When looking for work-study jobs, my number one criterion was not how well it would pay me, but how well it could hide me. I was worried that people’s perceptions of me would change, and the thought of seeing my friends during work petrified me. I’ll be the first to admit that I was embarrassed. But students should not have to feel embarrassed about their work-study jobs.
In America, a small percentage of college students apply for the Federal Work-Study Program, which is a financial aid program that allows students to get paid for part-time jobs. Originally a part of the Economic Opportunity Act of 1964 but officially taking its own form in 1999, the Federal Work-Study Program has helped students for decades. With regard to eligibility, certain students from both low- and middle-income families are able to apply. Contrary to common belief, the money they receive does not go toward tuition, but rather is “extra money” for the applicant to use as they please.
At Penn, I've realized that very few people talk about working, let alone having work-study jobs. Even when students do discuss it, it's in lowered voices. The fear seems to be based on the idea that to be eligible for a work-study job, a student must be poor, and to be considered poor in America — especially at Penn — is to be considered lesser than others. Being a work-study student was a part of my identity that I planned, but was not able to hide. After applying to a plethora of jobs, I eventually got one working at the reference desk in the library. I saw new and familiar faces every day and I could not hide this part of my identity. Upon talking to other working students, I realized that I was not alone in my shame.
As the days continued, I questioned why we, as working students, were so embarrassed. What was so humiliating about not growing up wealthy? What was so shameful about working? Being a work-study student reveals so much more than one’s financial state; in fact, it uncovers a lot of a positive characteristics. To all working students: Stop feeling embarrassed about working, and instead, embrace it.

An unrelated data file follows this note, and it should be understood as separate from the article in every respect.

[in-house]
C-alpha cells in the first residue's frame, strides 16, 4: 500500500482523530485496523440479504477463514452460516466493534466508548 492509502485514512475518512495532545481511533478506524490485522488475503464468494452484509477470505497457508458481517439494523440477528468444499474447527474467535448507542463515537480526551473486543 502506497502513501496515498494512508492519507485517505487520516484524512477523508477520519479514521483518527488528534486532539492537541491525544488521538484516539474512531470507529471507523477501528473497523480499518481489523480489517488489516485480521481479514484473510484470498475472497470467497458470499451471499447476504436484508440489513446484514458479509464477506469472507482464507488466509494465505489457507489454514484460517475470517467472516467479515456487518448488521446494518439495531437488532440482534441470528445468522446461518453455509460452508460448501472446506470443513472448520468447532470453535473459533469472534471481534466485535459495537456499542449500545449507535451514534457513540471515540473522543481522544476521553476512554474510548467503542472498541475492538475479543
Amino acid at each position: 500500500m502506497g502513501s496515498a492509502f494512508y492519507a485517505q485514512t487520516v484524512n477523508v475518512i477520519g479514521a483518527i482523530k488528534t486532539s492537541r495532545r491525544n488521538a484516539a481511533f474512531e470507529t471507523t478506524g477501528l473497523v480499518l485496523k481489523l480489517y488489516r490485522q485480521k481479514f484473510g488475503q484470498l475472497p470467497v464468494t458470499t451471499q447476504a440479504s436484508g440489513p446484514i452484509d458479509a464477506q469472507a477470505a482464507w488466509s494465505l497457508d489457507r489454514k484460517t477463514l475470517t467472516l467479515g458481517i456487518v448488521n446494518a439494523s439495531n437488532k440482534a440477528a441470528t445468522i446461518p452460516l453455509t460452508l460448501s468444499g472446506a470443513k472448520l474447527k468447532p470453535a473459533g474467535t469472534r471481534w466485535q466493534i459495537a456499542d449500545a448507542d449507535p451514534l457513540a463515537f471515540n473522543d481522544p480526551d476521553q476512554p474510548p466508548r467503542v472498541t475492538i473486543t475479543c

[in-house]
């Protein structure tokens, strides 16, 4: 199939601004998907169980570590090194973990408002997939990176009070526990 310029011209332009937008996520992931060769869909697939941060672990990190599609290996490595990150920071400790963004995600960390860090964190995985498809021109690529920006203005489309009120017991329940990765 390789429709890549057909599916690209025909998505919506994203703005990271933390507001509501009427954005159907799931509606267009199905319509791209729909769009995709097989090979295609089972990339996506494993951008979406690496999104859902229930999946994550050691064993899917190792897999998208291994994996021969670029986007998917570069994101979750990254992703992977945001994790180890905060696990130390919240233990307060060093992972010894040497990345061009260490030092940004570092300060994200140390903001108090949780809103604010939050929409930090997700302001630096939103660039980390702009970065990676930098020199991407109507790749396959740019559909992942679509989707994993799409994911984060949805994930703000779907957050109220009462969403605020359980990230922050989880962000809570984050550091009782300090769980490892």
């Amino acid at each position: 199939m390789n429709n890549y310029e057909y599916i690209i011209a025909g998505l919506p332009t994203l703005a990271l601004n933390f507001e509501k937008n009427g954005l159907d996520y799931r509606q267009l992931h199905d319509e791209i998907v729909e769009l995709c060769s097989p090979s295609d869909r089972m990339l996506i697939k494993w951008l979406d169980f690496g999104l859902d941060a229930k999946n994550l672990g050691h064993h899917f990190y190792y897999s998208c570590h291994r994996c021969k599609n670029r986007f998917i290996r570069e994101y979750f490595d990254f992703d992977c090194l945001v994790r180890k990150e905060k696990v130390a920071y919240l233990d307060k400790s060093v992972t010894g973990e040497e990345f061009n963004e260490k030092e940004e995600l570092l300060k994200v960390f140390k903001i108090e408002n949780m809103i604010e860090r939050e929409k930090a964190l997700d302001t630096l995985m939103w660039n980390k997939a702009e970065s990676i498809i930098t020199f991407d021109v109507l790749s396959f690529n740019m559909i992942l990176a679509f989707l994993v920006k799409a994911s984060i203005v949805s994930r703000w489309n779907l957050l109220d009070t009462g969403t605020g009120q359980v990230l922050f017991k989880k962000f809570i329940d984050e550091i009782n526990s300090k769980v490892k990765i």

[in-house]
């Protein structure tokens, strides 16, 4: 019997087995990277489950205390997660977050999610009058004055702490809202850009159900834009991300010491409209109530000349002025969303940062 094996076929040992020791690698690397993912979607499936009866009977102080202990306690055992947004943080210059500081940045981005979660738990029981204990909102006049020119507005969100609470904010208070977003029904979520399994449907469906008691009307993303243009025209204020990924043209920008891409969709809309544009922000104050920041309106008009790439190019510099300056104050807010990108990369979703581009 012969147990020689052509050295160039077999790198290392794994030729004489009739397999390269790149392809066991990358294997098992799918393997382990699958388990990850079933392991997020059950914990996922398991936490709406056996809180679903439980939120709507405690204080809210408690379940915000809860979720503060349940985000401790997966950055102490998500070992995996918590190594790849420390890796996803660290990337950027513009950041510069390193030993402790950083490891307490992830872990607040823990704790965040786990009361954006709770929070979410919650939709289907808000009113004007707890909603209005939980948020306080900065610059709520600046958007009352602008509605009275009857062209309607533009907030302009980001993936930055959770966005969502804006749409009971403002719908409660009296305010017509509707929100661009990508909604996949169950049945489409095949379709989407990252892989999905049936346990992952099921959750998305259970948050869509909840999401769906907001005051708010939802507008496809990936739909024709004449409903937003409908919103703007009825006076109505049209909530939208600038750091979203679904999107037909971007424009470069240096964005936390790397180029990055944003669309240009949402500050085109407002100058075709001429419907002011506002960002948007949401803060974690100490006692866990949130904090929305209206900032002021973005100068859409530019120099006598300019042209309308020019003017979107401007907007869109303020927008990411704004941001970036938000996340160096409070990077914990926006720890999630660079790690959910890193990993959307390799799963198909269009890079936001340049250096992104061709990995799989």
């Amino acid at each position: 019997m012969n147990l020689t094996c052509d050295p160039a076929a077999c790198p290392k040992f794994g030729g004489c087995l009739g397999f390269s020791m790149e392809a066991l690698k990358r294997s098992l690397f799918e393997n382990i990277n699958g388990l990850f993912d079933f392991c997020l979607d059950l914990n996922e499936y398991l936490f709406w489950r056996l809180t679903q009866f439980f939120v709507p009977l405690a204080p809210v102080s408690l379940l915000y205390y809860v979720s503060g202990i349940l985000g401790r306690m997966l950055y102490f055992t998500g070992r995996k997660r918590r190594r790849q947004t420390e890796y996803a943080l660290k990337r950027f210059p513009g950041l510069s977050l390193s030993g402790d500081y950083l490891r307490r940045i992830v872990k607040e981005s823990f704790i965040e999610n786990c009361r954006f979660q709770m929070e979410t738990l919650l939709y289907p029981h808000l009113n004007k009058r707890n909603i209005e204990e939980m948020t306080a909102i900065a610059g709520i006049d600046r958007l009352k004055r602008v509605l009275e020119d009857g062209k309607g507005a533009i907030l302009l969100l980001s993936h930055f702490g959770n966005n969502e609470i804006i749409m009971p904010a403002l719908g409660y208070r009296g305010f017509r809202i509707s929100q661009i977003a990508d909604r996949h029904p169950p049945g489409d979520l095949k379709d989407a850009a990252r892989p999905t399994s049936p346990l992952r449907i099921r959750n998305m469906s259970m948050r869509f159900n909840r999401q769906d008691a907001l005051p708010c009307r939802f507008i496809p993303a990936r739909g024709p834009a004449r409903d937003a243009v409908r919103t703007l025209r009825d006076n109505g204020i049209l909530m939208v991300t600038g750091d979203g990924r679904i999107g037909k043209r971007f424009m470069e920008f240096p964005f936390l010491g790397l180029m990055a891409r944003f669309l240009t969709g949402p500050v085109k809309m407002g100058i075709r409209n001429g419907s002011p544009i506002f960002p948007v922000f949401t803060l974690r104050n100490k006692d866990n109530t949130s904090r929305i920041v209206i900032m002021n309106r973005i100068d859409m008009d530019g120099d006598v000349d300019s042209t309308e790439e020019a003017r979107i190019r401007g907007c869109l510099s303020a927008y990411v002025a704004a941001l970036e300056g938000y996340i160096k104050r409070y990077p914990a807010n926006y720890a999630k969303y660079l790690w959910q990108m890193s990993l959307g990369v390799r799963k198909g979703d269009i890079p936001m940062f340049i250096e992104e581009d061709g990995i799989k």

First, students gain a significant number of valuable skills from work-study jobs. From more general skills, like improved time management, to more job-specific skills, like learning research techniques, students grow both professionally and personally in work-study jobs.
It is important to recognize that your wealth has no correlation to your worth. In fact, for teens and college students, wealth might be more attributable to luck, since you have no control over where you grow up and how wealthy your parents are. You cannot control what family you were born into; however, you might be taking control of your college experience by working.
If you are reading this and you are a working student, you should feel proud. You took the initiative to work, and that is nothing to be ashamed of nor scoff at.
Being a work-study student is not and should not be considered an embarrassment — it is an accomplishment. Having a job in college shows drive and initiative to take matters into one's own hands. It’s time to start embracing the things that make you you. Let’s stop speaking in lowered voices. There is nothing humiliating about completing work-study.
EMILIA ONUONGA is a College freshman from Middletown, Del. studying Philosophy, Politics, and Economics. Her email address is firstname.lastname@example.org
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